While I am bullish on Air Canada (TSX:AC) stock and see it as a top recovery play, the market’s lukewarm response to its strong Q3 performance and solid Q4 guidance has kept me worried.
It’s worth noting that Air Canada stock has risen only 5% since reporting its Q3 financial results on November 2. This is when Air Canada has reported a stark improvement in operating revenue and significantly reduced losses. Moreover, Air Canada’s guidance suggested further improvement in its financial and operating performance.
So what’s keeping Air Canada stock from flying high?
Factors hurting investors’ sentiment
While Air Canada benefitted from improved traffic, an increase in jet fuel expenses remains a drag. In Q3, Air Canada reported fuel expenses of $472 million, up about $297 million from the prior-year period. While a significant part of this increase ($153 million out of $297 million) was driven by a higher volume of flying, a 39% increase in fuel cost per litre led to a $149 million increase in fuel expenses on a year-over-year basis.
Per the latest data provided by the International Air Transport Association and Platts, jet fuel prices (per metric tonne) have nearly doubled on a year-over-year basis in North America, indicating continued pressure on profitability.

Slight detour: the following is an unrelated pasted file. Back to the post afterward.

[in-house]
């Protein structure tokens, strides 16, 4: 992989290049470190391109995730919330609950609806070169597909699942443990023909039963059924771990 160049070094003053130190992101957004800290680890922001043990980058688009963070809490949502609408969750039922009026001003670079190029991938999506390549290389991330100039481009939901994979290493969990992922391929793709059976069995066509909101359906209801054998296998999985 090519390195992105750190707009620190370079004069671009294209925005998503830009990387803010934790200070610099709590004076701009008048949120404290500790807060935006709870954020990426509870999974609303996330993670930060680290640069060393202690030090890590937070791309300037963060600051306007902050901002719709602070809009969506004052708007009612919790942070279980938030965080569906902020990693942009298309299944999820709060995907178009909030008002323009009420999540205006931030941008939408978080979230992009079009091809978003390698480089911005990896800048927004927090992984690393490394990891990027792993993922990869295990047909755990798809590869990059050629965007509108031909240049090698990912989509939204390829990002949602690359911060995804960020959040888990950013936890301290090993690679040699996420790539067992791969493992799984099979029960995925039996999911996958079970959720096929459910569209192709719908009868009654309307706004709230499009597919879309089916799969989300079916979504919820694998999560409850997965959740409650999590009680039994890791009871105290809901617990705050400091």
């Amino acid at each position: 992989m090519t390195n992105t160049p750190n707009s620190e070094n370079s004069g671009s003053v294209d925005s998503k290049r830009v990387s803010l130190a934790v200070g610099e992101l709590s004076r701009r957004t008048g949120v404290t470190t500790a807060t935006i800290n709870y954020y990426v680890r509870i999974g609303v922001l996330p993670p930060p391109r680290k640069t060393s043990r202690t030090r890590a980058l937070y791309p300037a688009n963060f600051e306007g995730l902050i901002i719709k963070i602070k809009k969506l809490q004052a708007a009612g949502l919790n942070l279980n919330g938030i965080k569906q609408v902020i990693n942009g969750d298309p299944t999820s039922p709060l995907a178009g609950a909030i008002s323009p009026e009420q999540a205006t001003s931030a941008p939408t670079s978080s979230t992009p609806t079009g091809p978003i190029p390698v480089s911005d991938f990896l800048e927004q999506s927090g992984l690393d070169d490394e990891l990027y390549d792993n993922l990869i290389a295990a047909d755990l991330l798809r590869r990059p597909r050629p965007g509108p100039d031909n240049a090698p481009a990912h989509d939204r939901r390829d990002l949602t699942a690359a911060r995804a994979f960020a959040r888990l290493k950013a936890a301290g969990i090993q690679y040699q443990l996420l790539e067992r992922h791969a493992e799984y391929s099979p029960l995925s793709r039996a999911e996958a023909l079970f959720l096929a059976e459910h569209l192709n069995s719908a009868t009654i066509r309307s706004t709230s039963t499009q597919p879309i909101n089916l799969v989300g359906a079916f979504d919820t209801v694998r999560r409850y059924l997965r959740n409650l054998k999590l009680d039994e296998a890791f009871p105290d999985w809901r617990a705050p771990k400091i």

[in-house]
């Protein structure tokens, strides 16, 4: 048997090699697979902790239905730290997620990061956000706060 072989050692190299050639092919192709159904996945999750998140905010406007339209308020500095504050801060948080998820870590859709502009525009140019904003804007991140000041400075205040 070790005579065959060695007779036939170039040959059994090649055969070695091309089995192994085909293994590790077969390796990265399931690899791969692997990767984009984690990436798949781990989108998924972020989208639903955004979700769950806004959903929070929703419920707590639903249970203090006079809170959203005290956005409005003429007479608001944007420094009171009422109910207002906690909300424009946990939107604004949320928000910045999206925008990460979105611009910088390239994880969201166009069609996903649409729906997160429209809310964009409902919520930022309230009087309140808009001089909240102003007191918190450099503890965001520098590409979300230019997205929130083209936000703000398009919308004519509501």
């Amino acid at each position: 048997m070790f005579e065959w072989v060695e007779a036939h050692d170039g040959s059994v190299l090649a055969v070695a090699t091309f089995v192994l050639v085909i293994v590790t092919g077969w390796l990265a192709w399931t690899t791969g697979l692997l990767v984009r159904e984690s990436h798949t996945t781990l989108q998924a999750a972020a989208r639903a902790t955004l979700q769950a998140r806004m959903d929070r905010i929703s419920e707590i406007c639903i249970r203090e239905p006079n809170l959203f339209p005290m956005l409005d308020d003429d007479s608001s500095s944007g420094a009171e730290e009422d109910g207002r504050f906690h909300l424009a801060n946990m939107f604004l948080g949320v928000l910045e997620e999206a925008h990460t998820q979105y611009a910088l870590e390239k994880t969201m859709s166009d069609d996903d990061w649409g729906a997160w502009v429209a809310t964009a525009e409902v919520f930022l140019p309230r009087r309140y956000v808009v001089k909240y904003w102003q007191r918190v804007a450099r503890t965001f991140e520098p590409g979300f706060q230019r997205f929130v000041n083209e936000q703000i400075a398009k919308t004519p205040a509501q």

While higher fuel expenses could continue to play spoilsport, its rising debt is a concern. It’s worth noting that Air Canada’s net debt stood at $7.2 billion at the end of Q3, compared to $2.8 billion at the end of 2019.
Should you worry?
I believe these headwinds are temporary and remain upbeat on Air Canada’s long-term prospects. Further, there are solid reasons to believe that Air Canada stock will deliver stellar returns in the medium to long term.
Air Canada’s available seat miles and capacity that could generate revenues improved significantly during Q3. While its capacity compares unfavourably to the pre-pandemic levels, management expects further improvement on a sequential basis.
Air Canada projects a 135% year-over-year increase in the ASM capacity in Q4, implying a further improvement in revenues.
Further, as fuel expenses have risen, Air Canada is managing its operating costs well. Notably, Air Canada’s adjusted cost per available seat mile excluding the aircraft fuel expense, special items, and the cost of ground packages at Air Canada Vacations improved during Q3. Simply put, a lower adjusted CASM makes Air Canada competitive against its peers and supports profitability.
Thanks to its solid cost controls, it managed to reduce losses by 50% in Q3, which is encouraging.
Looking ahead, improved bookings, increase in ASM capacity, and cost control measures will likely drive Air Canada stock higher.
I expect the overall improvement in the operating environment, the demand, and reopening of international borders to significantly boost Air Canada’s financials, in turn, its stock price. Air Canada stock may surge to $30 by this year’s end, it undoubtedly remains well-positioned to benefit from the uptick in corporate demand and its revenue diversification initiatives.
With its stock trading at more than 50% discount from the pre-pandemic levels, Air Canada is a buy at current levels.